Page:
Communities should be allowed to run local hospitals, schools, colleges, libraries and even bus services under radical ideas sweeping the highest echelons of government. The jargon is "new localism", which is being looked at by Labour as a third-term option for the reform of public services.
Top-down command and control, an approach which dominated Labour's first term, would be replaced by handing back power to the individual or "stakeholder". As a measure of how seriously the arguments are being taken, Tony Blair hosted a launch party last night at Downing Street for a Fabian Society pamphlet espousing the benefits of localism.
The idea of giving mutual societies or community-interest companies the power to manage and own public services is being examined by the No 10 policy unit. Hazel Blears the Public Health minister and author of the Fabian pamphlet, says localism is the logical step forward from foundation hospital. She challenges the claim that services are "public" because they are delivered by the state, and suggests provision of local services should be removed from Whitehall's power.
"No longer can the provision of local services be determined by the sharp-elbowed bourgeoisie," she says.
"We need to be clear public ownership should mean exactly that: ownership by the public. I mean real, tangible ownership by local communities of significant sections of the public services. We must dust down and reinvent the co-operative model of ownership and learn from modern mutually owned enterprises."
Her theme was echoed yesterday by David Blunkett, the Home Secretary, who said he would like to see communities electing police boards and given a say in the way they are policed. Last month, Stephen Byers, the former trade secretary, who remains on good terms with No 10, said that in the "new localism, we must always have at the forefront of our thinking the part that can be played by local government".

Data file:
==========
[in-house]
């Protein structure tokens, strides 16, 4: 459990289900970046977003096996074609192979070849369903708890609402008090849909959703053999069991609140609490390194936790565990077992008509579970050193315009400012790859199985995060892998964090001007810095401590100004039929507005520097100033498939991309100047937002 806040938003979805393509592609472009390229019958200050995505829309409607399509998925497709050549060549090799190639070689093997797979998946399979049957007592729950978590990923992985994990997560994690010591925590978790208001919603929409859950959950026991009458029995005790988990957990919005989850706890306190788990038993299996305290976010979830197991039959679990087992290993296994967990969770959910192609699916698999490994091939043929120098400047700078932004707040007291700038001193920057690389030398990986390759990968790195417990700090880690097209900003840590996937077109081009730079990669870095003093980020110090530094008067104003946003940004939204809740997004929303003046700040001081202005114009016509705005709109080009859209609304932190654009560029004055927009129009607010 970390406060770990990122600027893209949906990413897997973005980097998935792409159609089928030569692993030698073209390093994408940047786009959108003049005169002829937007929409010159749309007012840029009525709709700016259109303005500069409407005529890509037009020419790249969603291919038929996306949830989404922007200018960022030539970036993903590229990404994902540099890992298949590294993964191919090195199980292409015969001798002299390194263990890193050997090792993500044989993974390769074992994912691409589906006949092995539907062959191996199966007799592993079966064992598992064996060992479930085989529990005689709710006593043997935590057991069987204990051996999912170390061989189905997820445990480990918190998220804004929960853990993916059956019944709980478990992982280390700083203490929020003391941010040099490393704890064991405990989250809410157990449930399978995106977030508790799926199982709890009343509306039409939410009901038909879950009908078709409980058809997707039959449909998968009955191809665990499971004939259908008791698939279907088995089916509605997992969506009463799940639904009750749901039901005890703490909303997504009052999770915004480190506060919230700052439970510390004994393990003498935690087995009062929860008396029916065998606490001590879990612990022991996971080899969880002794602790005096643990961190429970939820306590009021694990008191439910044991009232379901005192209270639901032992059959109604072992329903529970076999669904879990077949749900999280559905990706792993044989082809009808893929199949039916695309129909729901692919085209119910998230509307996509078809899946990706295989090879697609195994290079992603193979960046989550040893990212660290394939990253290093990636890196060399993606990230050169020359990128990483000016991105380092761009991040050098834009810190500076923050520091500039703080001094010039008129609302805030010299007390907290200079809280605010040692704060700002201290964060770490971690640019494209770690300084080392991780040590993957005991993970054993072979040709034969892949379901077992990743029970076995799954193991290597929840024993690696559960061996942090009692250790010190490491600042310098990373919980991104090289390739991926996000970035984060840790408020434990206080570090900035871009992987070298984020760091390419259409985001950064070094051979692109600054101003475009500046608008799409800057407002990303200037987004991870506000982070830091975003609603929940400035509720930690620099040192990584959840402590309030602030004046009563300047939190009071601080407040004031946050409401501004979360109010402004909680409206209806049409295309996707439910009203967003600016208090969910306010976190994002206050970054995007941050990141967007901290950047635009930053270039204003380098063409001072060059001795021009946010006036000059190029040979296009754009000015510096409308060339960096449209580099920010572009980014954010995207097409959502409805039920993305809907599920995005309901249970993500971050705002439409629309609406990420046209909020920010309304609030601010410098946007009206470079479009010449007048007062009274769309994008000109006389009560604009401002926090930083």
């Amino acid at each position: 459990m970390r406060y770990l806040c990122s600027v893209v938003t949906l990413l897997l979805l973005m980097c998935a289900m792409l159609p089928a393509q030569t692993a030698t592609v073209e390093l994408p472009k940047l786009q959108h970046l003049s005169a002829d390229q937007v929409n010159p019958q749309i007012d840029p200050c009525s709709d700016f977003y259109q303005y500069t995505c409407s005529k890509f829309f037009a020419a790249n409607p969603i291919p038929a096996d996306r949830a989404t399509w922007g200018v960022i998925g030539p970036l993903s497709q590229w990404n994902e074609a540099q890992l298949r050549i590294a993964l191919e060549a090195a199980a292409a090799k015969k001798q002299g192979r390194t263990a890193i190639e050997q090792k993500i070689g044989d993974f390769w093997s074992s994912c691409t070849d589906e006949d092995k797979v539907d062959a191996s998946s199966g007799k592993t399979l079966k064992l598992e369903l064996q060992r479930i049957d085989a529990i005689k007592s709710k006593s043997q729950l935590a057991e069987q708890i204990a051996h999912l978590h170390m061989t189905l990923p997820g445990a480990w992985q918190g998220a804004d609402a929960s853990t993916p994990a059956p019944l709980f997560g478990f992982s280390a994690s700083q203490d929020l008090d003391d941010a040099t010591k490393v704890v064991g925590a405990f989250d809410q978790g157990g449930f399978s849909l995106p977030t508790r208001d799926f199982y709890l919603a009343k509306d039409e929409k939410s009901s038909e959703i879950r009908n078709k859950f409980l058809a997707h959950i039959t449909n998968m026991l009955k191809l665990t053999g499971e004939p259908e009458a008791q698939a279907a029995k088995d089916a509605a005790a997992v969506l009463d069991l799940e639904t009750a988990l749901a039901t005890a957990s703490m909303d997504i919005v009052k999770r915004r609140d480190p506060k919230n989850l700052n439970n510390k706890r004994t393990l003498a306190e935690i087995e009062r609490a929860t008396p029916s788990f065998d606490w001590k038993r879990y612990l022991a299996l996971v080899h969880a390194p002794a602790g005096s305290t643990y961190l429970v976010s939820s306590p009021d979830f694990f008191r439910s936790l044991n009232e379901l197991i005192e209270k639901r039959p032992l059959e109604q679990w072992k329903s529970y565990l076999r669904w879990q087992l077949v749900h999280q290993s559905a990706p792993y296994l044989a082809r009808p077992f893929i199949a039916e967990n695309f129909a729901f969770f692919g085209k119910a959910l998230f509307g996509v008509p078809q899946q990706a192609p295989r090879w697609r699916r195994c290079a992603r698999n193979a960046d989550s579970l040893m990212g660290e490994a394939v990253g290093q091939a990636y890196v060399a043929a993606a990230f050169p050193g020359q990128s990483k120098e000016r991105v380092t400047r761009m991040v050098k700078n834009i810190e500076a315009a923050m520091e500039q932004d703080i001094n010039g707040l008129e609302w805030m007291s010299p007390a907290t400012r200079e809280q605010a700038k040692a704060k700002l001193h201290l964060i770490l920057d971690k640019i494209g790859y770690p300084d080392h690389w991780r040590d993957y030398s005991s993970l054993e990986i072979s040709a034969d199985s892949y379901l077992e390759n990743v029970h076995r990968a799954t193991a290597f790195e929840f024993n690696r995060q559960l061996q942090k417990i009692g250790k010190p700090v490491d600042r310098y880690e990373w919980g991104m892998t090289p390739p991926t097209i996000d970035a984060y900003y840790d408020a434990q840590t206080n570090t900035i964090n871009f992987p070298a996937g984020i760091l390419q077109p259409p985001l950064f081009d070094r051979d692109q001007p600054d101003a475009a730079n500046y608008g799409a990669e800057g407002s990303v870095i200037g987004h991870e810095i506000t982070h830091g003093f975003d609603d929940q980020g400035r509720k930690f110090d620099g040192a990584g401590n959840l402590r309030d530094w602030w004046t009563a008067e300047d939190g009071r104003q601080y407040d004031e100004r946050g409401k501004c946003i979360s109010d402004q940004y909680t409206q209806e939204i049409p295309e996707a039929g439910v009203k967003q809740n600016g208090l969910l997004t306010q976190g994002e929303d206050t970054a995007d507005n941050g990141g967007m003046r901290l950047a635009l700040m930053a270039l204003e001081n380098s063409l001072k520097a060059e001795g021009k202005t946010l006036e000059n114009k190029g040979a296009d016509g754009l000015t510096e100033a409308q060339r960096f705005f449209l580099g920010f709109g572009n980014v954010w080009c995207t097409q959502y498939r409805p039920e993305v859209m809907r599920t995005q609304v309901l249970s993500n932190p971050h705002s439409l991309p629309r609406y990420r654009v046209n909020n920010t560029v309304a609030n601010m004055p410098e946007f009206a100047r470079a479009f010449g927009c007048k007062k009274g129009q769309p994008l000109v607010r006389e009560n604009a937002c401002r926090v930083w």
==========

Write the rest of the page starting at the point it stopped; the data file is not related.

The idea of passing control of local services to small non-profit community bodies, would strip the power of local government. Many ministers have been concerned about the efficiency of local authorities, particularly over the administration of housing benefit and local schools.
The shift of power is likely to be strongly resisted by councils. It would also conflict with the Labour Party's other big idea for running public services: public private partnerships. The idea of bringing in private companies is seen by some Labour figures as inimical to the idea of handing power to communities.
Michael Jacobs, general secretary of the Fabian Society, said: "The Government will have to work out how an emphasis on local ownership of services fits with another of its principles which is introducing more market-based incentives. At a time when arguments are still raging about the role of the private sector and markets in public services, it is interesting to see a government minister coming up with an alternative approach, which draws on long-standing centre-left principles of mutual and co-operative ownership."
Ms Blears said the notion of community-owned public services, floated last year by the Liberal Democrats draws "on the ideas of socialism which pre-date the Labour Party". She added: "This is a challenging agenda, because it means tackling the left's cherished belief that if a service is delivered by the state, it is owned by the public."